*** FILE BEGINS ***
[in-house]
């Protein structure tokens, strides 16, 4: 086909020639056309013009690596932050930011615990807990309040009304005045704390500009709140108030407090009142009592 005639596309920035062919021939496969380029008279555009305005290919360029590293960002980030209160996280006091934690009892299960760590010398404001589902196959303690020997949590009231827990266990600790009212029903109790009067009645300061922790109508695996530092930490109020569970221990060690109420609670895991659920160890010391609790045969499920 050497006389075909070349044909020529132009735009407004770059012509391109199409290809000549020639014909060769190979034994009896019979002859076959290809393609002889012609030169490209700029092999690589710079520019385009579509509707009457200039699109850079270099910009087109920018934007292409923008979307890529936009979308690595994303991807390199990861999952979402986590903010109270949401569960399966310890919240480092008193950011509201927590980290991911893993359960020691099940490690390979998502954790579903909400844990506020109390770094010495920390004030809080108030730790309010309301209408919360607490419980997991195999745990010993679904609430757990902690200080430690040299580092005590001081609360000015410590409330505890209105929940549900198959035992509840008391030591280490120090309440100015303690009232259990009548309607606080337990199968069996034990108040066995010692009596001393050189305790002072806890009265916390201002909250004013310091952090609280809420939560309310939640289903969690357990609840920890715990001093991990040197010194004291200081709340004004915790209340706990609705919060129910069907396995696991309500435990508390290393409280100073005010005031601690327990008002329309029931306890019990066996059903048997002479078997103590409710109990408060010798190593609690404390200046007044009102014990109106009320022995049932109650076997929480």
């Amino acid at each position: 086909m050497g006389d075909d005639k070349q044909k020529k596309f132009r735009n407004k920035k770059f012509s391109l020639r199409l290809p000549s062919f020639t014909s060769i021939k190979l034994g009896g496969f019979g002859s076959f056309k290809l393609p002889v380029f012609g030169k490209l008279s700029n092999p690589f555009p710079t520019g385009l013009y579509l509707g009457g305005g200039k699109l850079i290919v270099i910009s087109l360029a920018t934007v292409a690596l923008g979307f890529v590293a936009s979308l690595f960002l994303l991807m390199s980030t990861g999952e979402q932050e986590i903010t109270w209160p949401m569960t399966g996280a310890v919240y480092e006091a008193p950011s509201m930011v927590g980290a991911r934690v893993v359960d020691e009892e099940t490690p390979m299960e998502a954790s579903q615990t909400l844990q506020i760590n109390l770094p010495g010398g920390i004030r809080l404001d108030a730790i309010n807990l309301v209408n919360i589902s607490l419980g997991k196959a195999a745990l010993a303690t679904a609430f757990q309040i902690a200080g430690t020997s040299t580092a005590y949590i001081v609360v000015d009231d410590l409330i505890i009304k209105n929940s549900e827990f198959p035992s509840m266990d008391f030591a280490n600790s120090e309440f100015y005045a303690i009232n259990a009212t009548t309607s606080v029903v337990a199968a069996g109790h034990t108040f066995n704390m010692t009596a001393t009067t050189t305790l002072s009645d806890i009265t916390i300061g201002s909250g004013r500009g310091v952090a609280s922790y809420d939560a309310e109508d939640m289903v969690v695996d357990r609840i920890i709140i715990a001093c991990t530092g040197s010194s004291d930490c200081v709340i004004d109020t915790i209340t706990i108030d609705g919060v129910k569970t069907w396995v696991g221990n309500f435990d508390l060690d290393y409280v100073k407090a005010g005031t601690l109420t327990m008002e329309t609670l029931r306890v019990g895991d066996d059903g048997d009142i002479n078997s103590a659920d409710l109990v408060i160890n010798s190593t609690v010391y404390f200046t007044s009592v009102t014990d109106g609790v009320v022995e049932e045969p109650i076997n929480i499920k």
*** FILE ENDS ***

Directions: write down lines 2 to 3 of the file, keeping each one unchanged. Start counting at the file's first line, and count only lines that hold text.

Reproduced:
């Protein structure tokens, strides 16, 4: 086909020639056309013009690596932050930011615990807990309040009304005045704390500009709140108030407090009142009592 005639596309920035062919021939496969380029008279555009305005290919360029590293960002980030209160996280006091934690009892299960760590010398404001589902196959303690020997949590009231827990266990600790009212029903109790009067009645300061922790109508695996530092930490109020569970221990060690109420609670895991659920160890010391609790045969499920 050497006389075909070349044909020529132009735009407004770059012509391109199409290809000549020639014909060769190979034994009896019979002859076959290809393609002889012609030169490209700029092999690589710079520019385009579509509707009457200039699109850079270099910009087109920018934007292409923008979307890529936009979308690595994303991807390199990861999952979402986590903010109270949401569960399966310890919240480092008193950011509201927590980290991911893993359960020691099940490690390979998502954790579903909400844990506020109390770094010495920390004030809080108030730790309010309301209408919360607490419980997991195999745990010993679904609430757990902690200080430690040299580092005590001081609360000015410590409330505890209105929940549900198959035992509840008391030591280490120090309440100015303690009232259990009548309607606080337990199968069996034990108040066995010692009596001393050189305790002072806890009265916390201002909250004013310091952090609280809420939560309310939640289903969690357990609840920890715990001093991990040197010194004291200081709340004004915790209340706990609705919060129910069907396995696991309500435990508390290393409280100073005010005031601690327990008002329309029931306890019990066996059903048997002479078997103590409710109990408060010798190593609690404390200046007044009102014990109106009320022995049932109650076997929480």
């Amino acid at each position: 086909m050497g006389d075909d005639k070349q044909k020529k596309f132009r735009n407004k920035k770059f012509s391109l020639r199409l290809p000549s062919f020639t014909s060769i021939k190979l034994g009896g496969f019979g002859s076959f056309k290809l393609p002889v380029f012609g030169k490209l008279s700029n092999p690589f555009p710079t520019g385009l013009y579509l509707g009457g305005g200039k699109l850079i290919v270099i910009s087109l360029a920018t934007v292409a690596l923008g979307f890529v590293a936009s979308l690595f960002l994303l991807m390199s980030t990861g999952e979402q932050e986590i903010t109270w209160p949401m569960t399966g996280a310890v919240y480092e006091a008193p950011s509201m930011v927590g980290a991911r934690v893993v359960d020691e009892e099940t490690p390979m299960e998502a954790s579903q615990t909400l844990q506020i760590n109390l770094p010495g010398g920390i004030r809080l404001d108030a730790i309010n807990l309301v209408n919360i589902s607490l419980g997991k196959a195999a745990l010993a303690t679904a609430f757990q309040i902690a200080g430690t020997s040299t580092a005590y949590i001081v609360v000015d009231d410590l409330i505890i009304k209105n929940s549900e827990f198959p035992s509840m266990d008391f030591a280490n600790s120090e309440f100015y005045a303690i009232n259990a009212t009548t309607s606080v029903v337990a199968a069996g109790h034990t108040f066995n704390m010692t009596a001393t009067t050189t305790l002072s009645d806890i009265t916390i300061g201002s909250g004013r500009g310091v952090a609280s922790y809420d939560a309310e109508d939640m289903v969690v695996d357990r609840i920890i709140i715990a001093c991990t530092g040197s010194s004291d930490c200081v709340i004004d109020t915790i209340t706990i108030d609705g919060v129910k569970t069907w396995v696991g221990n309500f435990d508390l060690d290393y409280v100073k407090a005010g005031t601690l109420t327990m008002e329309t609670l029931r306890v019990g895991d066996d059903g048997d009142i002479n078997s103590a659920d409710l109990v408060i160890n010798s190593t609690v010391y404390f200046t007044s009592v009102t014990d109106g609790v009320v022995e049932e045969p109650i076997n929480i499920k």